Groups Available at the FAA Safety Center
See the schedule for the FAA Safety Forums
Flight Standards Service - Flight Standards promotes system safety by administering regulations and standards for airmen, air carriers, and air agencies in the areas of certification, surveillance, inspection, investigation, and enforcement. The group also promotes educational outreach efforts as a means of accident and incident prevention.
FAA Safety Team The FAASTeam's mission is to improve the nation's aviation safety record by communicating safety principles and practices through training, outreach, and education. At the same time, FAASTeam managers and program managers establish meaningful aviation industry alliances and encourage the continual growth of a positive safety culture within the aviation community.
Aircraft Certification Service This group assists with aircraft registration and airworthiness certification; design approval and certificate management; U.S. production approvals; engineering and analysis questions; investigating and reporting aircraft accidents, incidents, and service difficulties; and the oversight of Designated Engineering Representatives (DER).
Civil Aviation Registry This group is responsible for developing, maintaining, and operating national programs for the registration of United States civil aircraft and the certification of airmen.
Light Sport Aviation - The FAA's Light Sport Aviation Branch manages and provides oversight of the sport pilot examiner and the light sport aircraft repairman training programs. The branch also provides subject matter experts for the FAA and the aviation industry concerning sport pilot/light sport aircraft safety initiatives.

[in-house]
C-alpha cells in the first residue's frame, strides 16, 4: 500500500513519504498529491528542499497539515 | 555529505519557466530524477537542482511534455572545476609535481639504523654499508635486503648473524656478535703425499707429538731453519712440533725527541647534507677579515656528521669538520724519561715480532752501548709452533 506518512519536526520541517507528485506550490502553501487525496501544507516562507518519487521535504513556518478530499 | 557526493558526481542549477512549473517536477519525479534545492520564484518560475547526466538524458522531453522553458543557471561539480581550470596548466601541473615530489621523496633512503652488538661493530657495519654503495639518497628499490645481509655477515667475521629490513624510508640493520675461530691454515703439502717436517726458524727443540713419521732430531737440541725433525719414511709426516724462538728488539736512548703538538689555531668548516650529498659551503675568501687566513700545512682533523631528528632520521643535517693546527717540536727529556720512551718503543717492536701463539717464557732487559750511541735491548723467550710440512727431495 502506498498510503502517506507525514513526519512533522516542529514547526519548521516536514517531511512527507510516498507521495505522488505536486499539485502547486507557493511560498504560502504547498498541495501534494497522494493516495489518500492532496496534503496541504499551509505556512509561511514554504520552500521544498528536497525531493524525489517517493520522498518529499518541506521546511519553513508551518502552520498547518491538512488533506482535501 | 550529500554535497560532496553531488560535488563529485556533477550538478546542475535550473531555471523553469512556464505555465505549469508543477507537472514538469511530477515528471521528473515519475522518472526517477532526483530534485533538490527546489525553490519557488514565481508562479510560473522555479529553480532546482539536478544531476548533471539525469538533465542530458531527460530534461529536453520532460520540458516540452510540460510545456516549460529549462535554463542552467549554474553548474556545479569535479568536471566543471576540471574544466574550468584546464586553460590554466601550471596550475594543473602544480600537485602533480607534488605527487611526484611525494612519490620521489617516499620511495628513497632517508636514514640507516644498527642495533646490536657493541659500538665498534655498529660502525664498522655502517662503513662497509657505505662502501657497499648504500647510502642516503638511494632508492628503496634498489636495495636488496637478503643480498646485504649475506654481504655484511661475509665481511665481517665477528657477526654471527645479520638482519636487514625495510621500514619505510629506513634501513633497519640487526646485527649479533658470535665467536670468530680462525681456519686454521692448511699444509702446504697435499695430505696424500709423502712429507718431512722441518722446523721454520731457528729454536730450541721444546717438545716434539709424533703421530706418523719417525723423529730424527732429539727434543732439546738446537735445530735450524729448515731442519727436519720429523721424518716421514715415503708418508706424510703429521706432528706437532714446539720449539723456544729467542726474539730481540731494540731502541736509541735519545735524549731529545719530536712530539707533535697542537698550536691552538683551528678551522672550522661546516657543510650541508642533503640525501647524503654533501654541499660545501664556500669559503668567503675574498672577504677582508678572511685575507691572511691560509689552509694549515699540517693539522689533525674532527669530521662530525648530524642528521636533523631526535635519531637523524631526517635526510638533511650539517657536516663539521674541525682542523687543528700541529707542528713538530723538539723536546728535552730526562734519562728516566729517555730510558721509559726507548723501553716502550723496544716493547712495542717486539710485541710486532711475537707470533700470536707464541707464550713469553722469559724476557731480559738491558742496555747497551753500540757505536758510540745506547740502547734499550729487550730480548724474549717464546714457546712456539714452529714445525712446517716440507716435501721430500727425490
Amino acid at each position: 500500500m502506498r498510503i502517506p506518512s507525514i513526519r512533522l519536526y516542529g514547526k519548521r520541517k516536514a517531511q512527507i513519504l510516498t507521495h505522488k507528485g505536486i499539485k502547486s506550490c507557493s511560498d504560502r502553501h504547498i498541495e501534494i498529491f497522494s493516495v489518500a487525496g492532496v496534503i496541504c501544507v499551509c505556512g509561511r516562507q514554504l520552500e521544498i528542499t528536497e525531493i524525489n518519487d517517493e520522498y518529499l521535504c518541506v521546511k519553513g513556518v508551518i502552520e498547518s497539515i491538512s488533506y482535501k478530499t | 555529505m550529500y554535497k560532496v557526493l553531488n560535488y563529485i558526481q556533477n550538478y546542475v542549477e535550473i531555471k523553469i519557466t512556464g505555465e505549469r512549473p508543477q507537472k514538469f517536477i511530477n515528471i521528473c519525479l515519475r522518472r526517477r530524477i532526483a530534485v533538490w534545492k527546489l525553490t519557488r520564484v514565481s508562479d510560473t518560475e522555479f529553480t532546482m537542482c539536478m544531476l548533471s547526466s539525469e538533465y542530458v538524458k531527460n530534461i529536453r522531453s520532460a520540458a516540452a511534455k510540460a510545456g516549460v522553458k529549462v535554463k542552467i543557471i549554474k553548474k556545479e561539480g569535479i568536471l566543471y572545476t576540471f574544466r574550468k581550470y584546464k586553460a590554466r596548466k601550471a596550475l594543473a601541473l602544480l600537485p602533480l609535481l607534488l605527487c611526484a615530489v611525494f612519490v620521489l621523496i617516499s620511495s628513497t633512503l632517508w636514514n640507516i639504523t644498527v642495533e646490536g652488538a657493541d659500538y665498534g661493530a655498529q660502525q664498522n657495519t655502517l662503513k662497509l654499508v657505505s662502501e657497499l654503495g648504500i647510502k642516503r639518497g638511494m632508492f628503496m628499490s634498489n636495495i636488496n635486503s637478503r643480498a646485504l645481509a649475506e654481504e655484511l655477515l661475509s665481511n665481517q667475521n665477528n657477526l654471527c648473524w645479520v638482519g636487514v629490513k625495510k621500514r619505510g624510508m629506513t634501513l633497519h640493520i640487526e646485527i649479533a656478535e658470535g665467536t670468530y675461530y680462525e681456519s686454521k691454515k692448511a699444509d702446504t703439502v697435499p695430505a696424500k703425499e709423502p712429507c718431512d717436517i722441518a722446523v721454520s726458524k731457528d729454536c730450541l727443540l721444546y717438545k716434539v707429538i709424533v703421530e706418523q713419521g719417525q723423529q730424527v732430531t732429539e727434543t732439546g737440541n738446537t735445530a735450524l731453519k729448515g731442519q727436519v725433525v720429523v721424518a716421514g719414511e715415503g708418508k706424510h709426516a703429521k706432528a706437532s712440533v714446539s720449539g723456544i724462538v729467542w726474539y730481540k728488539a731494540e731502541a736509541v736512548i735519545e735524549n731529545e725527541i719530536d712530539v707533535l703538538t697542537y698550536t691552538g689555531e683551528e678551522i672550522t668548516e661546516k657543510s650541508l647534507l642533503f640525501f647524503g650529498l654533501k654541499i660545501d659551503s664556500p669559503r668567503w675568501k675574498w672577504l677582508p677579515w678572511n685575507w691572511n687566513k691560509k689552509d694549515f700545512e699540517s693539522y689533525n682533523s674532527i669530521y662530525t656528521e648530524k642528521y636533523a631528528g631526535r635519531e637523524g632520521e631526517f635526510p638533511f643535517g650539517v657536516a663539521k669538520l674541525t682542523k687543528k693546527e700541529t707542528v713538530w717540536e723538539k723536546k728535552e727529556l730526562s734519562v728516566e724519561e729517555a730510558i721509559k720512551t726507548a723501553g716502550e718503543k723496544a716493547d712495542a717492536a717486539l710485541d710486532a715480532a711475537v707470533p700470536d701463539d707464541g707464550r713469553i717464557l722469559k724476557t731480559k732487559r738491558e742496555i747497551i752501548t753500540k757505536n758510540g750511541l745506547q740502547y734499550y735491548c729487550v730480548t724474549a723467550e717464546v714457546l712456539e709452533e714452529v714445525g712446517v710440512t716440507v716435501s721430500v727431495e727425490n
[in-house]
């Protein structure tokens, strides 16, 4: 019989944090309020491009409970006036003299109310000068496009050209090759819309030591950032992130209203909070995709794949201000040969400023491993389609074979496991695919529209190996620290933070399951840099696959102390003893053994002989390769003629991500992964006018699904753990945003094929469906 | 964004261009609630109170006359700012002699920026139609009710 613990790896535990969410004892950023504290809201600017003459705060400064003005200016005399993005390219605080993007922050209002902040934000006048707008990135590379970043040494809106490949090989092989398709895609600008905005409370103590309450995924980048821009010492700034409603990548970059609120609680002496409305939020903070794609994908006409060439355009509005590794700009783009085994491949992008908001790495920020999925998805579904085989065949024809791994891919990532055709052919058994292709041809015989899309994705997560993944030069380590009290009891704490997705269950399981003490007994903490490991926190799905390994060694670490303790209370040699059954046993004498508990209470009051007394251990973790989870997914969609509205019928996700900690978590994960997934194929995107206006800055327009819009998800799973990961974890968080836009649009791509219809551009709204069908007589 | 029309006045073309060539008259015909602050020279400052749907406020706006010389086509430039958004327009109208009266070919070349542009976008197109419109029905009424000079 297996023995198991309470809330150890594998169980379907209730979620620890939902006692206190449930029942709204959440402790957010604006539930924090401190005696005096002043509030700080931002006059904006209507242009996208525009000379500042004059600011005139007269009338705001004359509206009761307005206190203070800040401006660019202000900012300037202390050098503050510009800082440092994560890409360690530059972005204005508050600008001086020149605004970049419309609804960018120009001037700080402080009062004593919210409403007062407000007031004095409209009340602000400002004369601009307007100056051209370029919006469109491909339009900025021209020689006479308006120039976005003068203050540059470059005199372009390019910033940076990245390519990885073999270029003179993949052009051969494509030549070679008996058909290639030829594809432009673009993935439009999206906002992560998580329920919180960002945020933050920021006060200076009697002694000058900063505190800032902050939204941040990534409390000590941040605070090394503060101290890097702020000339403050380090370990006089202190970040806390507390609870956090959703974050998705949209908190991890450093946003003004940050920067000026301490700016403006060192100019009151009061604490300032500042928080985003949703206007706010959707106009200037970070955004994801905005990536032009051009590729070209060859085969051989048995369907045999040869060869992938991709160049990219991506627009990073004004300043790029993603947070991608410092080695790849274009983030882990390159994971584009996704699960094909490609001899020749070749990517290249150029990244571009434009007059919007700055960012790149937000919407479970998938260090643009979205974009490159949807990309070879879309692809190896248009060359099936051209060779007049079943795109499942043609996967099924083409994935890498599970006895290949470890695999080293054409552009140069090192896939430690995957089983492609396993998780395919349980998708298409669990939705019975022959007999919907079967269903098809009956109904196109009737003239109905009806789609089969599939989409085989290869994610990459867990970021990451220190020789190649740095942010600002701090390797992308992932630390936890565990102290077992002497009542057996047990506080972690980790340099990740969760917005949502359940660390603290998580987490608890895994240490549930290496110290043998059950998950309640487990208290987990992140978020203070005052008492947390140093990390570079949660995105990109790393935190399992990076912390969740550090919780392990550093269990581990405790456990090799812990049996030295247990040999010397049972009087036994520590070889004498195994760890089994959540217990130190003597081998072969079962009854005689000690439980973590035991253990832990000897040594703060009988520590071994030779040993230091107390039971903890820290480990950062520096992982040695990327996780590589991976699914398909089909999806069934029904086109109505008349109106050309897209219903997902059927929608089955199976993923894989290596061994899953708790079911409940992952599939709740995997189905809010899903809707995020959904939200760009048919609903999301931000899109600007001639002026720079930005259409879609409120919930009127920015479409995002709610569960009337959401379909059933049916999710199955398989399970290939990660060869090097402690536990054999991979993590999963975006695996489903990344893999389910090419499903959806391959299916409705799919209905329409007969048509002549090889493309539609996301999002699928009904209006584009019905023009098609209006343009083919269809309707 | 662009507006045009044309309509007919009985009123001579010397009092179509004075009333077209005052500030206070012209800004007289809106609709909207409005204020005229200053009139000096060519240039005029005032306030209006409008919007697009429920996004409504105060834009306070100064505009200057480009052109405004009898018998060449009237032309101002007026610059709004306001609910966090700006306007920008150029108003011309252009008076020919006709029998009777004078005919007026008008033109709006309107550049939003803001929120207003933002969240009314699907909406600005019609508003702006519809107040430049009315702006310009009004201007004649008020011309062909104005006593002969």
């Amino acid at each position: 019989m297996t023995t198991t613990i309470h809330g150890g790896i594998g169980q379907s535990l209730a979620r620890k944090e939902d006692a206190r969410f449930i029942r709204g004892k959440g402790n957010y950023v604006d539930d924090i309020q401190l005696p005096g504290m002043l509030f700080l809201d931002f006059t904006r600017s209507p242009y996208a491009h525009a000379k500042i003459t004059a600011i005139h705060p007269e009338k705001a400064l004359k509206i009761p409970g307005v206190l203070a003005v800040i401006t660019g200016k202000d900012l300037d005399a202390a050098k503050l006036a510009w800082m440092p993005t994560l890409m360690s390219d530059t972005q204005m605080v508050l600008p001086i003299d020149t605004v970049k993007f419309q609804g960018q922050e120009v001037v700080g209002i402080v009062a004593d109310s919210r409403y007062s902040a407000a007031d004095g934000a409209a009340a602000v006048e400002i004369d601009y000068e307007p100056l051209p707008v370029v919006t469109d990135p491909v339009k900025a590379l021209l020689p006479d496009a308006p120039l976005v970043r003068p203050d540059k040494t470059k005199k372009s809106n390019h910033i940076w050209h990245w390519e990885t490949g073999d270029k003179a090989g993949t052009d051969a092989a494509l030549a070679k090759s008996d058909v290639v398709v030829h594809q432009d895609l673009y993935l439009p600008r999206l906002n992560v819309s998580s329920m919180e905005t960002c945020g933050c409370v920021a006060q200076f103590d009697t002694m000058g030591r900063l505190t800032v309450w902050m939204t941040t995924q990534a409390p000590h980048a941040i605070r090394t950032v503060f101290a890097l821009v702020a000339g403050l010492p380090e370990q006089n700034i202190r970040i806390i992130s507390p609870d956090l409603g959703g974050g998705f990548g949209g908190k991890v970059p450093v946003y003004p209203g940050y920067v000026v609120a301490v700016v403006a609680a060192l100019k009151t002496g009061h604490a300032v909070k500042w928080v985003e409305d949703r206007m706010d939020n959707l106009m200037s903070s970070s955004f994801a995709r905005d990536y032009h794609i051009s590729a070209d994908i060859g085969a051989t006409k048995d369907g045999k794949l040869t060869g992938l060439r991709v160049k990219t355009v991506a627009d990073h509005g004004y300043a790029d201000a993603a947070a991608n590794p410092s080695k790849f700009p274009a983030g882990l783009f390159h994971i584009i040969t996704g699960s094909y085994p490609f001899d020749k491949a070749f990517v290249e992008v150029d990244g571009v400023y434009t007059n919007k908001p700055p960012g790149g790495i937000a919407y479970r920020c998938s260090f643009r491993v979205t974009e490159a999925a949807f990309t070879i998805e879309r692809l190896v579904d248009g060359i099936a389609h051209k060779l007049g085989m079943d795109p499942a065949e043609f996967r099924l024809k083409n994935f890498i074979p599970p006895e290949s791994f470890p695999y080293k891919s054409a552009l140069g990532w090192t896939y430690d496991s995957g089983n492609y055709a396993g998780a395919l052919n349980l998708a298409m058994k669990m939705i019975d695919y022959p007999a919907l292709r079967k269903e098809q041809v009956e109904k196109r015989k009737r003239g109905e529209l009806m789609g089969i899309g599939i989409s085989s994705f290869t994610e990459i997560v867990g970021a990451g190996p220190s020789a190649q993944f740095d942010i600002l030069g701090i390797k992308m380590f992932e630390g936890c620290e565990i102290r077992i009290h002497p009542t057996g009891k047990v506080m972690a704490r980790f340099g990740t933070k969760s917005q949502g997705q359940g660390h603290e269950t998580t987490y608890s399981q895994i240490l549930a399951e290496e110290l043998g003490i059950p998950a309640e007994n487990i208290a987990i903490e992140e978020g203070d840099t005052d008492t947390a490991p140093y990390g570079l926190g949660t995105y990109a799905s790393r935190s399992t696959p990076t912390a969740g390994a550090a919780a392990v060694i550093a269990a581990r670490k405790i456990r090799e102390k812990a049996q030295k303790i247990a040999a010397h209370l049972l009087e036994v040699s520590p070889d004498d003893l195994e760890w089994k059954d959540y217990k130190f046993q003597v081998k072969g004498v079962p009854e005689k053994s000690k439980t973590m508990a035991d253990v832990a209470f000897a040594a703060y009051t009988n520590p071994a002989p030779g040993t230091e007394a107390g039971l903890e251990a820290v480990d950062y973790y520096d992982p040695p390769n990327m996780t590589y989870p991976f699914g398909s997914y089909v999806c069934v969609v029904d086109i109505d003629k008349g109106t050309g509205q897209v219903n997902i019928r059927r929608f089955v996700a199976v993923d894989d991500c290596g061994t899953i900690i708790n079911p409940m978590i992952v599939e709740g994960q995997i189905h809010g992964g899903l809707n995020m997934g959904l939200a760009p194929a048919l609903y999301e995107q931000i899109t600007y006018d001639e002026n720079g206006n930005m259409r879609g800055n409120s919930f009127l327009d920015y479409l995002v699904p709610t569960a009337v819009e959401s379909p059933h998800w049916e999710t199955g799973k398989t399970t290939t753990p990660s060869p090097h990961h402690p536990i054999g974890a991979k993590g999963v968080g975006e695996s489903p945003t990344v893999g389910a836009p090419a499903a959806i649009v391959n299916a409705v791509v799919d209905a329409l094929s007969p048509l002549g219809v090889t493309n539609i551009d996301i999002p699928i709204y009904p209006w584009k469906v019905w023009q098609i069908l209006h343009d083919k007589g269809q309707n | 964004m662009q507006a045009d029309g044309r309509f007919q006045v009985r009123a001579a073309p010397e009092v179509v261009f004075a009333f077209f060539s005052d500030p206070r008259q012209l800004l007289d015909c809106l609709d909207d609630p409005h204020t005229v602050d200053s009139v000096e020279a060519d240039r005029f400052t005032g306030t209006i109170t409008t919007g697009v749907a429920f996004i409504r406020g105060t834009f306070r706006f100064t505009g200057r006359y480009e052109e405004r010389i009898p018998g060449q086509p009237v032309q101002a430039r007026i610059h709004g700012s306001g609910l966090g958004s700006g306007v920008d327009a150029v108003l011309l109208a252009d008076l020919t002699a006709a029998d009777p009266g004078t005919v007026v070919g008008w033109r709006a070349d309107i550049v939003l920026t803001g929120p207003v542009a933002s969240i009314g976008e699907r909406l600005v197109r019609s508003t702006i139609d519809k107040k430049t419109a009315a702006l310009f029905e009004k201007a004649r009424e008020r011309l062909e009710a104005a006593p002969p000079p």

Aerospace Medicine - The Office of Aerospace Medicine is responsible for a broad range of medical programs and services to the pilot community, including aerospace medical education, aerospace medical and human factors research, aviation industry drug and alcohol testing, employee health awareness programs, and pilot medical certification.
Runway Safety - The Runway Safety office aims to improve runway safety in the U.S. by decreasing the number and severity of surface incidents and runway incursions by collaborating with key FAA departments and many stakeholders in the aviation community. Partners include aircraft operators, pilots, airport managers and industry groups. The office also tracks the frequency and severity of runway incursions on a national level to determine the working status of the system, while looking for specific cause and effect relationships.
Air Traffic terminal operations This group manages all airport control tower and Terminal Radar Approach Control (TRACON) facilities across the United States.
Air Traffic en route operations This group manages the FAA's 22 high altitude Air Route Traffic Control Centers nationwide.
Air Traffic Systems Operations This group is responsible for overall national guidance for the air traffic flow management, airspace management and aeronautical information management, as well as the delivery of safe, secure, and efficient air traffic management and flight services for the National Airspace System (NAS).
Air Traffic Technical Operations "Tech. Ops." supports efficient flight services through responsive and cost effective maintenance of NAS facilities, systems, and equipment. The group includes more than 9,000 engineers and technicians maintaining more than 41,000 pieces of radar, nav-aid and computer equipment.